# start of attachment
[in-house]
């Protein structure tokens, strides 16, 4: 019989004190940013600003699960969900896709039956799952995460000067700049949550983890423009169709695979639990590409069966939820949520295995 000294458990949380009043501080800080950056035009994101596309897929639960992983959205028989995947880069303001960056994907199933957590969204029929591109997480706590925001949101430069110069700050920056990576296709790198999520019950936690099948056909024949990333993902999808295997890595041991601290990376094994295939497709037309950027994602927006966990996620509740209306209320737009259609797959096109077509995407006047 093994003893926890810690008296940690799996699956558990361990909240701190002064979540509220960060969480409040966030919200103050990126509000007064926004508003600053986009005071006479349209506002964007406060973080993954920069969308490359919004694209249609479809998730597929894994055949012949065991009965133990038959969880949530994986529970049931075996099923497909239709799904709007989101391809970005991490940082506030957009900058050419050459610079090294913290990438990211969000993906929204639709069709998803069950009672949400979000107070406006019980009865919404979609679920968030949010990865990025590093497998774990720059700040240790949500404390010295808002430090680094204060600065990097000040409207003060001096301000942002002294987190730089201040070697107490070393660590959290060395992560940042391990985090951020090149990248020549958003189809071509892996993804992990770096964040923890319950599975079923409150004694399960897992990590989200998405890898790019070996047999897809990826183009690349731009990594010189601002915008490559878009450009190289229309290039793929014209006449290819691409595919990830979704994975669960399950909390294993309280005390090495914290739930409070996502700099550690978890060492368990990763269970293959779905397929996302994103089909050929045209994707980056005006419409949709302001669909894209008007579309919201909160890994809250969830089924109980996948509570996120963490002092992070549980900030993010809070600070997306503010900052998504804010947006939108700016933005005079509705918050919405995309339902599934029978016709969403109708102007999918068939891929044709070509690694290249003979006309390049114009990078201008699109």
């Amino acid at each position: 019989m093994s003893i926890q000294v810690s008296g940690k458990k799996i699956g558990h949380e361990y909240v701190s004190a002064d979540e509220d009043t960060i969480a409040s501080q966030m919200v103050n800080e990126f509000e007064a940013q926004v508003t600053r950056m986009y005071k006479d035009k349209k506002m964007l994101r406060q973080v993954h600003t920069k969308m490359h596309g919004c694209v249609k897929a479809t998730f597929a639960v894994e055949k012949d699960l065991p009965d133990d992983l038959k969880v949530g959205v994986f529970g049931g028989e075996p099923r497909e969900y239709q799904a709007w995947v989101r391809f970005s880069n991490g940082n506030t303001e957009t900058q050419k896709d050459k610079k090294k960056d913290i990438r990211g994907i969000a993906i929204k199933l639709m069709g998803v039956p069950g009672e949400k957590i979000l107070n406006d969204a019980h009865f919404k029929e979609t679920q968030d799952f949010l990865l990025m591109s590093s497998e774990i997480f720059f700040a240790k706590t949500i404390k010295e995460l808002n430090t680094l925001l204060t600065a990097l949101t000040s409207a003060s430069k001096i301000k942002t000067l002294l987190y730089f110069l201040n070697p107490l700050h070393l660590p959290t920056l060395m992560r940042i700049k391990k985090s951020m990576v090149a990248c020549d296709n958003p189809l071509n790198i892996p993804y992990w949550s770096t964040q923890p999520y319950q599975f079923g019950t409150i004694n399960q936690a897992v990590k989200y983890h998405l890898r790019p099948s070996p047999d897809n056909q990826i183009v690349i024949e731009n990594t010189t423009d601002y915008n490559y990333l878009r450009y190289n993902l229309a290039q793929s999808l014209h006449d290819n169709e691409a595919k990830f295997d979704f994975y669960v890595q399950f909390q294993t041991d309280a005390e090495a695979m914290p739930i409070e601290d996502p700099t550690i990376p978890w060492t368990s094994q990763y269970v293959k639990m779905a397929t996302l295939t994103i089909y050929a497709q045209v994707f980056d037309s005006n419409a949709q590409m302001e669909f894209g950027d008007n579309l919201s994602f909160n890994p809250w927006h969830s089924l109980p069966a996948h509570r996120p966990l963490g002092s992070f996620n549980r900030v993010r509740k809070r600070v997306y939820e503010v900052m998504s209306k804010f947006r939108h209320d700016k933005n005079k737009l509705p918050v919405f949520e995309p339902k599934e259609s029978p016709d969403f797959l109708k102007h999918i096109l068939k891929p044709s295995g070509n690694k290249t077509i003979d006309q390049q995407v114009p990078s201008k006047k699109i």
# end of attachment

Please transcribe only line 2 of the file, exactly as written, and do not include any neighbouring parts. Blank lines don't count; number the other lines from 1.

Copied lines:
């Protein structure tokens, strides 16, 4: 019989004190940013600003699960969900896709039956799952995460000067700049949550983890423009169709695979639990590409069966939820949520295995 000294458990949380009043501080800080950056035009994101596309897929639960992983959205028989995947880069303001960056994907199933957590969204029929591109997480706590925001949101430069110069700050920056990576296709790198999520019950936690099948056909024949990333993902999808295997890595041991601290990376094994295939497709037309950027994602927006966990996620509740209306209320737009259609797959096109077509995407006047 093994003893926890810690008296940690799996699956558990361990909240701190002064979540509220960060969480409040966030919200103050990126509000007064926004508003600053986009005071006479349209506002964007406060973080993954920069969308490359919004694209249609479809998730597929894994055949012949065991009965133990038959969880949530994986529970049931075996099923497909239709799904709007989101391809970005991490940082506030957009900058050419050459610079090294913290990438990211969000993906929204639709069709998803069950009672949400979000107070406006019980009865919404979609679920968030949010990865990025590093497998774990720059700040240790949500404390010295808002430090680094204060600065990097000040409207003060001096301000942002002294987190730089201040070697107490070393660590959290060395992560940042391990985090951020090149990248020549958003189809071509892996993804992990770096964040923890319950599975079923409150004694399960897992990590989200998405890898790019070996047999897809990826183009690349731009990594010189601002915008490559878009450009190289229309290039793929014209006449290819691409595919990830979704994975669960399950909390294993309280005390090495914290739930409070996502700099550690978890060492368990990763269970293959779905397929996302994103089909050929045209994707980056005006419409949709302001669909894209008007579309919201909160890994809250969830089924109980996948509570996120963490002092992070549980900030993010809070600070997306503010900052998504804010947006939108700016933005005079509705918050919405995309339902599934029978016709969403109708102007999918068939891929044709070509690694290249003979006309390049114009990078201008699109």